Distribution Central acquired: Dream your own dream - the Nick Verykios story

Distribution Central acquired: Dream your own dream - the Nick Verykios story

The inside story on Distribution Central's managing director and his remarkable career and private life

Distribution Central's Nick Verykios during an ARN roundtable.

Distribution Central's Nick Verykios during an ARN roundtable.

2012 ARN Hall of Fame inductee, Nick Verykios, is a rock’n’roll survivor, poet, Buddhist and philanthropist, as well as co-founder of the $250 million Distribution Central. This is his story.

On the wall behind Nick Verykios’ desk in the St Leonard’s offices of Distribution Central, is a framed poster of the 2002 induction into the Rock’n’Roll Hall of Fame of legendary and definitive US punks, The Ramones.

It is signed by three members of the band. Only the signature of its beanstalk lead singer Joey - who was dead by the time the band was inducted - is missing.

Towards the bottom of the poster, a cover has been neatly placed on the poster. It comes from a copy of the band’s ridiculously rare first demo tape. It’s so hard to find, it’s almost priceless. On that plain white cover is Joey’s signature.

The tape is safely tucked away elsewhere.

On the main wall, Jim Morrison, the long dead lead singer of quintessential US rock band and psychedelic warriors, The Doors, smiles, enigmatic, almost God-like, as was his way, at any visitor that sits on one of the black leather couches.

Legendary US producer, Bruce Botnick, who helmed The Doors’ seminal LA Woman album, gave the photo to Verykios a decade or more ago.

There is no sign of any of his degrees. And Nick Verykios has them – a Bachelor of Commerce (Major in Marketing) from the University of NSW and a Corporate Director’s Graduate Diploma from the University of New England. But they don’t give out degrees in recognising and understanding of life. That, in many ways, is what Verykios is all about.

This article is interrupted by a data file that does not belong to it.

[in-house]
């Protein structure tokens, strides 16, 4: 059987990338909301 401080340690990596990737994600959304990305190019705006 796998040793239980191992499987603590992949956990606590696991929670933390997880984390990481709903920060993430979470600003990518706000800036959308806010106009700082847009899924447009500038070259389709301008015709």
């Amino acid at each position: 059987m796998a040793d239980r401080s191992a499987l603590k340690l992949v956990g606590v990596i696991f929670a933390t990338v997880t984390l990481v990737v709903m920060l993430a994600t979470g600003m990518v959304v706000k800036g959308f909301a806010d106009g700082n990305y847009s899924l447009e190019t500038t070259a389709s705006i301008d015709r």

He talks a lot - because I ask him to - about his drive to help orphans, about his Buddhist beliefs and his relationship with the spiritual leader, the Dalai Lama, about his family and how on earth the $250 million Distribution Central he founded eight years ago with long-time partner and friend, Scott Frew, fits into the picture.

To understand all that and this 48-year-old rebel with a cause, you need to go back to the very early days, poverty, and, in particular, his first dream. It wasn’t of being a train driver or a pilot or racing car driver or any other little boy’s normal fantasy career.

“I came from a really poor environment. We were dog poor, I lived in a place with lots of people in it,” he said.

“There were people there all the time. There were barbecues with lamb on a spit going all the time. Someone was a butcher, someone was a grocer, someone was fisherman, someone was this and that, everyone contributed. I had no idea we were poor because everybody else was - until I got to high school.